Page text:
By Christina AylorFebruary 12, 2018
ABERDEEN PROVING GROUND, Md. -- An Army engineer was honored as a Modern Day Technology Leader at the 2018 Annual Black Engineer of the Year Awards -- Science, Technology, Engineering, Math Global Competitiveness Conference in Washington DC, Feb 8-10.
Kevin Kirkwood II, chief engineer at the U.S. Army's Communication-Electronics, Research Development and Engineering Center was honored for his leadership abilities, hard work and dedication.
"It should not be a surprise that Kevin has been named a Modern Technology Leader by the Black Engineer of the Year award committee. Kevin is an extraordinary civilian professional with exceptional leadership skills," said CERDEC Director Patrick J. O'Neill.
"He actively seeks responsibilities and he's one of those people who does his job and assists others with theirs -- all the while, making it look easy. He's a selfless, caring leader with unlimited potential, who makes a difference where he serves; CERDEC is proud to have him on our team, making a difference for our Soldiers."
CERDEC is an Army applied research center that works with the Defense Department and national labs to inform research investments and to adopt, adapt and mature relevant breakthroughs in command, control, communications, computers, intelligence, surveillance and reconnaissance called C4ISR capabilities. Each support Army Modernization priorities.
Kirkwood, senior engineer in CERDEC's Product Realization Engineering and Quality Directorate, leads a team of personnel with expertise in engineering, operational security, foreign military sales, logistics and quality.
He is matrixed to the Product Director, Aerostats within the Program Executive Office Intelligence Electronic Warfare & Sensors, where his team cost-effectively sustains intelligence, surveillance, reconnaissance and targeting capabilities so that, "bad days don't happen" for U.S. Soldiers.
Operations and support costs are a significant concern, and Kirkwood and his team envisioned creative ways to significantly cut sustainment costs without increasing the approved budget, saving the Army an estimated $6M.
"I understand electronic warfare needs are a priority but after you deploy that capability, you have to sustain it. You have to make sure you can reduce the cost of it without killing the taxpayers," Kirkwood said eagerly about sustainment engineering and the work his team performs.
"If you consciously factor in sustainment at the beginning of development, you can then make that technology more modular so that as we innovate, we can integrate and save and capitalize on what we've already built."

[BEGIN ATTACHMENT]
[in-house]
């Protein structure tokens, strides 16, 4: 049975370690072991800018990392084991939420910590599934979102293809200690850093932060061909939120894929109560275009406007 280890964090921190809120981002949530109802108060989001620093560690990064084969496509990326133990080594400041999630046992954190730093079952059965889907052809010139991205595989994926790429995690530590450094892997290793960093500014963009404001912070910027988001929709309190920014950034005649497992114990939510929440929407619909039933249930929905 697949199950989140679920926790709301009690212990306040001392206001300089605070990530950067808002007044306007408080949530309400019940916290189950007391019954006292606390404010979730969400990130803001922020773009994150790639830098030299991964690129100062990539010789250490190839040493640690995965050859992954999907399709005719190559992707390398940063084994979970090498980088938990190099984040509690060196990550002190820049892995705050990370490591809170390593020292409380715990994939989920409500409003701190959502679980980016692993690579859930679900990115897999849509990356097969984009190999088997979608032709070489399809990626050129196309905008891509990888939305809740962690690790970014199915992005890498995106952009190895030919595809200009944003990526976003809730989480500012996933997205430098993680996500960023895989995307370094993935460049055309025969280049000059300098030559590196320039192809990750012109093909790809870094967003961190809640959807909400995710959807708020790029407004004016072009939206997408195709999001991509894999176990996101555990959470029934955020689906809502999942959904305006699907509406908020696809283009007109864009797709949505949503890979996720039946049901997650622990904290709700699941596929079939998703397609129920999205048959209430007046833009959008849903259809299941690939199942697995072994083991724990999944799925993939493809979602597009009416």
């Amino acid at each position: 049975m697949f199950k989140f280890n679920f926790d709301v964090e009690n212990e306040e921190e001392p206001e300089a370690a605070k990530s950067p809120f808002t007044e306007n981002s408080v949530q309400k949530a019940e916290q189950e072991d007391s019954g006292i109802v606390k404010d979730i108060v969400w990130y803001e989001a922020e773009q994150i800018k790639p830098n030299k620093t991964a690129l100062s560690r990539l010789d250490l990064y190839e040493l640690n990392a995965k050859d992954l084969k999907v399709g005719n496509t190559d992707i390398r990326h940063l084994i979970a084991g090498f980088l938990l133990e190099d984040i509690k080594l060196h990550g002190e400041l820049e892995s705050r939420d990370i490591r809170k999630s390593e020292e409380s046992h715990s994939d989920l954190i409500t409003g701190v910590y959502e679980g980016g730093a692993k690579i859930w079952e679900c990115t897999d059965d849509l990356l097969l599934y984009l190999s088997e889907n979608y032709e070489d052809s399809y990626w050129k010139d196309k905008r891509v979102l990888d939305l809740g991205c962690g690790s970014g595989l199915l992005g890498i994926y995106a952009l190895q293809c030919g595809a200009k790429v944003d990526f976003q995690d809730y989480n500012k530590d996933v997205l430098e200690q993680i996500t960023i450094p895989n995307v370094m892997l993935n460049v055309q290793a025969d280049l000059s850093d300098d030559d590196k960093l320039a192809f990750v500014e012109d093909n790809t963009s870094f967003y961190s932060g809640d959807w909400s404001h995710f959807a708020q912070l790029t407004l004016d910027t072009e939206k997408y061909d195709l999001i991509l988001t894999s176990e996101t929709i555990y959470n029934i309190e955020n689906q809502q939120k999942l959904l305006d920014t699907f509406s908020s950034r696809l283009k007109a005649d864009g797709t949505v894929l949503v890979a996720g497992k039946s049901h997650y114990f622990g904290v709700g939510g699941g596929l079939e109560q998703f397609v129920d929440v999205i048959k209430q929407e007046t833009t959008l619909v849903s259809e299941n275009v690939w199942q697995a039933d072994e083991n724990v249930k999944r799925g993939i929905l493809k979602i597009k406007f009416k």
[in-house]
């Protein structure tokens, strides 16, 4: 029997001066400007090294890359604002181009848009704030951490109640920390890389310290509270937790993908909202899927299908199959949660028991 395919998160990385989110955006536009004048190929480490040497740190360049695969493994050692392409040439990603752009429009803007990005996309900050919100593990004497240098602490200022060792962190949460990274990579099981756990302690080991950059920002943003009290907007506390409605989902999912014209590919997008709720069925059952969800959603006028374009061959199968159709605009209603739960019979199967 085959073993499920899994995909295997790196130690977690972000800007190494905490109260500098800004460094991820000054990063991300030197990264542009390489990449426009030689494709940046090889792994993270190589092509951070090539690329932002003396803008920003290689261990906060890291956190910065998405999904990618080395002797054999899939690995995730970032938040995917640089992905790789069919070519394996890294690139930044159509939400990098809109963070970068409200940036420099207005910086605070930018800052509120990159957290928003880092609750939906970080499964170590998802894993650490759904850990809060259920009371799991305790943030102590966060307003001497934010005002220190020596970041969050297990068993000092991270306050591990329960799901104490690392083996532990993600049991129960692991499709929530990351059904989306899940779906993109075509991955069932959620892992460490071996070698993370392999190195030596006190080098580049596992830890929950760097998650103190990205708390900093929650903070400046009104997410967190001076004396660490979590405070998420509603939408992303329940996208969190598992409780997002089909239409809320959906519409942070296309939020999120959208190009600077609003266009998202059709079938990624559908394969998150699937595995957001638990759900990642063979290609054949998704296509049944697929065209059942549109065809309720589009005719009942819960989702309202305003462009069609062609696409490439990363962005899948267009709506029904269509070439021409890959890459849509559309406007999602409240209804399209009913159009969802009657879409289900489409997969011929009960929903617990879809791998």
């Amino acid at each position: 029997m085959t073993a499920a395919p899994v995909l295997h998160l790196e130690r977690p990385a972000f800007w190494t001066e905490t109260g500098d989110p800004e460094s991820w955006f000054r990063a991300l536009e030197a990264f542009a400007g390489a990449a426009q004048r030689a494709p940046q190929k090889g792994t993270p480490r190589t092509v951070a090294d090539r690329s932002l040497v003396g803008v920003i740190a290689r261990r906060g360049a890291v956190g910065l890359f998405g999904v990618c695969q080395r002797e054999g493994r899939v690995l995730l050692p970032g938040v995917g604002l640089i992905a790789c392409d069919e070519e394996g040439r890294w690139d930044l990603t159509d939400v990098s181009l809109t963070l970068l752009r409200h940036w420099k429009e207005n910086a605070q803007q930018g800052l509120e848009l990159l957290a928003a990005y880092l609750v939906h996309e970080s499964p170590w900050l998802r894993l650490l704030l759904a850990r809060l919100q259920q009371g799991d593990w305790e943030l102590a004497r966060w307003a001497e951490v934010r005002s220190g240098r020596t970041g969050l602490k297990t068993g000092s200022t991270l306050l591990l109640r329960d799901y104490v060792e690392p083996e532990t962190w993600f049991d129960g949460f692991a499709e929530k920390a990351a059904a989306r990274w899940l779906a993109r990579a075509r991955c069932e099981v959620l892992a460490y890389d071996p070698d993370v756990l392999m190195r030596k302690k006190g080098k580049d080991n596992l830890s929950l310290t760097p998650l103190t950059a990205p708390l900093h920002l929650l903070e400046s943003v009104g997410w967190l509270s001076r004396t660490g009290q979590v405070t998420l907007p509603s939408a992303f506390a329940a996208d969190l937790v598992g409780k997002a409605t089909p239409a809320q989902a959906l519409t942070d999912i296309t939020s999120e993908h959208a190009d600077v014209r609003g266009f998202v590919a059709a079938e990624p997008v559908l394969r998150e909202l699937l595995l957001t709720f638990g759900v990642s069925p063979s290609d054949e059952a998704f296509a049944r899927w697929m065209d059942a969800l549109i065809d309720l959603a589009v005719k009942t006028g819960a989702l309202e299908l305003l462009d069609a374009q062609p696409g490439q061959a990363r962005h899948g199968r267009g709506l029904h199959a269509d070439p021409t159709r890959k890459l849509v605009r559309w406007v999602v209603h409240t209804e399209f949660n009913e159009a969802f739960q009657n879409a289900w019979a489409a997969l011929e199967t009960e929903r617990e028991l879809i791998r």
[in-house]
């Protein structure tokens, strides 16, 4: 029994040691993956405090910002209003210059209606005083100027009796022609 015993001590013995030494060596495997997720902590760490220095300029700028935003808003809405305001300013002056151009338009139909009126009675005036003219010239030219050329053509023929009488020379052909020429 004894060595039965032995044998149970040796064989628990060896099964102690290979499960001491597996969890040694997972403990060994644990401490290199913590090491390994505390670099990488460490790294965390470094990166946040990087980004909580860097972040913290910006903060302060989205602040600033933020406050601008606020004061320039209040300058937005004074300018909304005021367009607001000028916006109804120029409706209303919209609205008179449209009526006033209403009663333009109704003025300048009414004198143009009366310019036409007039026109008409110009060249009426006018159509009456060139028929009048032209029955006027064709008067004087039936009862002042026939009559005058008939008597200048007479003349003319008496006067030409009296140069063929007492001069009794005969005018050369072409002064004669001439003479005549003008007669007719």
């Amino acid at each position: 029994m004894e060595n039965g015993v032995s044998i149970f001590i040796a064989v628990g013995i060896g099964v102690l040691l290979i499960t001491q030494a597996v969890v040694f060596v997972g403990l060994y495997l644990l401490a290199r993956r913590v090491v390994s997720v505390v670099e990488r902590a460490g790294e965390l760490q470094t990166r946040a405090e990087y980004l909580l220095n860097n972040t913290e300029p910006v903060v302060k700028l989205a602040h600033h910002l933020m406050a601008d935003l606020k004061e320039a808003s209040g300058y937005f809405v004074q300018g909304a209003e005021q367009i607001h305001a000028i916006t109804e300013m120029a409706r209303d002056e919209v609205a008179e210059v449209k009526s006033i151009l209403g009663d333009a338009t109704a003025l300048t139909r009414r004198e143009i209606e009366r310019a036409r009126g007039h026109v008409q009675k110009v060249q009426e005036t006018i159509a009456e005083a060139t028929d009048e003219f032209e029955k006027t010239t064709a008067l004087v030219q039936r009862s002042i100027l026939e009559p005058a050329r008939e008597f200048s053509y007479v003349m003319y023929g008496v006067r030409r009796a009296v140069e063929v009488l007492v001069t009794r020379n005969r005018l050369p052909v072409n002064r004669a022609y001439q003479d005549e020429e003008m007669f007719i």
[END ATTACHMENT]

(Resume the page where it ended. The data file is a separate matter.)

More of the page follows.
PRD Director, Ron Michel, who nominated Kirkwood for this award called him an exemplary role model.
"He's an approachable and confident leader whom others look up to and want to emulate. I'm extremely proud of him and his growth as a valued contributor and leader within our Army and Department of Defense community of practice."
Kirkwood, who has been with CERDEC since 2007, describes his time as a journey beginning as a nervous college graduate, surrounded by great leadership at PRD who provided him with more and more opportunities in which to excel.
"CERDEC is really diverse in terms of its C4ISR mission and its culture, and that's important for innovation. We bring everyone together with ideas; we figure out what is the best idea; we move forward together, and that's what makes us stronger," he said.
Kirkwood, who graduated from the New Jersey Institute of Technology with a Bachelor of Science in Electrical Engineering, is pursuing a master's degree in Engineering Management at Stevens Institute of Technology. He is a member of the National Society of Black Engineers, known as NSBE and Society of Hispanic Engineers, or SHPE.
He also makes time to mentor high school and college students interested in pursuing engineering, noting that exposure to programs and assistance with application processes for these kinds of opportunities are vital for aiding upcoming minority professionals.
"A lot of times it's not what you want to do in life, but how to get there," Kirkwood said. "It's really important to have that mentorship and important for me to give back to those who don't know how to get there. That's the missing piece for many and where I want to help, and this award is symbolic of that process.
Where I come from, there's a lot of doubt as to what your goals can be," he added, "and just seeing others come from the same place and make it, means something."
The BEYA award recognizes the women and men who are shaping the future of engineering, science, and technology. Kirkwood said that it is one of the most significant awards he's received, and he credited his team as a large part of his success. "My belief is that the power is in the team, the people, and the leader just kind of orchestrates that."
"I want to help everyone move up because we have a moral obligation to give back to the community so that we can uplift everyone else. We do that by being the best that we can be so that we can make this place a better place."
The U.S. Army's Communication-Electronics, Research Development and Engineering Center is part of the U.S. Army Research, Development and Engineering Command, which has the mission to provide innovative research, development and engineering to produce capabilities that provide decisive overmatch to the Army against the complexities of the current and future operating environments in support of the joint warfighter and the nation. RDECOM is a major subordinate command of the U.S. Army Materiel Command.